Question About Model Release Forms

Discussion in 'Digital Photography' started by tehawk@hotmail.com, Aug 31, 2006.

  1. Guest

    I was asked to take pictures of various staff members at my agency for
    use in some posters our graphics department was setting up.
    Since the pictures are only going to be used by my agency and they are
    of employees, would a model release form be needed?
    Of course I'm asking them for their permission verbally, but do they
    need to sign a release form as well?
     
    , Aug 31, 2006
    #1
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  2. Rob Novak Guest

    On 31 Aug 2006 07:11:09 -0700, wrote:

    >I was asked to take pictures of various staff members at my agency for
    >use in some posters our graphics department was setting up.
    >Since the pictures are only going to be used by my agency and they are
    >of employees, would a model release form be needed?


    Yes. Though their terms of employement may already have a photo/media
    release built in. Be safe - have a separate release signed by every
    model in every frame submitted to the art dept. Better to be safe
    than sorry.

    >Of course I'm asking them for their permission verbally, but do they
    >need to sign a release form as well?


    Yes. Any time you are using photos of people to promote any third
    party, concept, product, or idea, you need to have a release. Period.
    Using images on promotional posters is not editorial use - they're
    being used to promote someone else's concept, and that's commercial
    use, whether or not money changes hands.
    --
    Central Maryland Photographer's Guild - http://www.cmpg.org
    Strange, Geometrical Hinges - http://sgh.rnovak.net
     
    Rob Novak, Aug 31, 2006
    #2
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  3. Alex Guest

    On 31 Aug 2006 07:11:09 -0700, wrote:

    >Since the pictures are only going to be used by my agency and they are
    >of employees, would a model release form be needed?
    >Of course I'm asking them for their permission verbally, but do they
    >need to sign a release form as well?


    Yes.


    --
    Alex
    atheist #2007
     
    Alex, Aug 31, 2006
    #3
  4. bugbear Guest

    wrote:
    > I was asked to take pictures of various staff members at my agency for
    > use in some posters our graphics department was setting up.
    > Since the pictures are only going to be used by my agency and they are
    > of employees, would a model release form be needed?
    > Of course I'm asking them for their permission verbally, but do they
    > need to sign a release form as well?
    >


    I'd have thought so, unless their contract of
    employment is more like slavery, removing
    ALL their independent rights!

    BugBea
     
    bugbear, Sep 1, 2006
    #4
  5. Shawn Hirn Guest

    In article <>,
    wrote:

    > I was asked to take pictures of various staff members at my agency for
    > use in some posters our graphics department was setting up.
    > Since the pictures are only going to be used by my agency and they are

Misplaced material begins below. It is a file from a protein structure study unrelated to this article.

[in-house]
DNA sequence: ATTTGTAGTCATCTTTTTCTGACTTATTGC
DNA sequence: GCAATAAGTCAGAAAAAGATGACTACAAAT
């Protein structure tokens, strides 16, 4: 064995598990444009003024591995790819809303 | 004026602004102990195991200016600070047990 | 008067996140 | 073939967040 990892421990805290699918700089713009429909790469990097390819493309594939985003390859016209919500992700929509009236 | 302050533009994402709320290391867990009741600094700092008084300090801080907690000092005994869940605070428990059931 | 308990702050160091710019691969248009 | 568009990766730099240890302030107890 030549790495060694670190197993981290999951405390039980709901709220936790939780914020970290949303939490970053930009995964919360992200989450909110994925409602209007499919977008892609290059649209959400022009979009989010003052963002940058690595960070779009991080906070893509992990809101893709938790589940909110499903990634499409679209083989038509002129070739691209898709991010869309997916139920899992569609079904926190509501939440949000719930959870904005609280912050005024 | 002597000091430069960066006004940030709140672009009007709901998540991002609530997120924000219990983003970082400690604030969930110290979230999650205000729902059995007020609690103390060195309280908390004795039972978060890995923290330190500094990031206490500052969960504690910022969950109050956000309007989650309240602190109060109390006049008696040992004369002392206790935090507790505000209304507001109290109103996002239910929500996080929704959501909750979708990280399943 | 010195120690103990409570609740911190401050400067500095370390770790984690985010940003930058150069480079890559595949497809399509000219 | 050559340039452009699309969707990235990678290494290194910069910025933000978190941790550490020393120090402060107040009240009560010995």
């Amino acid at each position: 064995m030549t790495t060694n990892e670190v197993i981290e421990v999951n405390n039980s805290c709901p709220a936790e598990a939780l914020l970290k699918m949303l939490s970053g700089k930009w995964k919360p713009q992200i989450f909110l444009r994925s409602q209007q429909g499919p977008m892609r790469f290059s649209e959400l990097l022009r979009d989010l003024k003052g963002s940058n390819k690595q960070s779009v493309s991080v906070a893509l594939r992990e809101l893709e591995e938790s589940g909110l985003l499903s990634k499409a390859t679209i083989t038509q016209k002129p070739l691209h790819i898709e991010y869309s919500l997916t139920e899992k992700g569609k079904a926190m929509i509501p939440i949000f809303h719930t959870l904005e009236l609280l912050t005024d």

> of employees, would a model release form be needed?
    > Of course I'm asking them for their permission verbally, but do they
    > need to sign a release form as well?


    Probably, but free legal advise is worth exactly what you pay for it.
    See an attorney for real legal advise.
     
    Shawn Hirn, Sep 1, 2006
    #5
  6. In rec.photo.digital Rob Novak <> wrote:
    > On 31 Aug 2006 07:11:09 -0700, wrote:
    >
    >>I was asked to take pictures of various staff members at my agency for
    >>use in some posters our graphics department was setting up.
    >>Since the pictures are only going to be used by my agency and they are
    >>of employees, would a model release form be needed?

    >
    > Yes. Though their terms of employement may already have a photo/media
    > release built in. Be safe - have a separate release signed by every
    > model in every frame submitted to the art dept. Better to be safe
    > than sorry.
    >
    >>Of course I'm asking them for their permission verbally, but do they
    >>need to sign a release form as well?

    >
    > Yes. Any time you are using photos of people to promote any third
    > party, concept, product, or idea, you need to have a release. Period.
    > Using images on promotional posters is not editorial use - they're
    > being used to promote someone else's concept, and that's commercial
    > use, whether or not money changes hands.


    And note that it only matters if you can identify the model personally ... if
    you are just taking a picture of their backside [assuming it is not a
    personally identifiable backside] or in sillouette, then you wouldn't need a
    release.

    --
    Thomas T. Veldhouse
    Key Fingerprint: 2DB9 813F F510 82C2 E1AE 34D0 D69D 1EDC D5EC AED1
     
    Thomas T. Veldhouse, Sep 1, 2006
    #6
  7. Rob Novak Guest

    On Fri, 01 Sep 2006 14:30:45 GMT, "Thomas T. Veldhouse"
    <> wrote:

    >And note that it only matters if you can identify the model personally ... if
    >you are just taking a picture of their backside [assuming it is not a
    >personally identifiable backside] or in sillouette, then you wouldn't need a
    >release.


    I'd still get one. Two minutes worth of paperwork could head off a
    lot of BS down the line. My rule of thumb is: if you ever think "Do I
    need a release for this?" you need a release for that.
    --
    Central Maryland Photographer's Guild - http://www.cmpg.org
    Strange, Geometrical Hinges - http://sgh.rnovak.net
     
    Rob Novak, Sep 1, 2006
    #7
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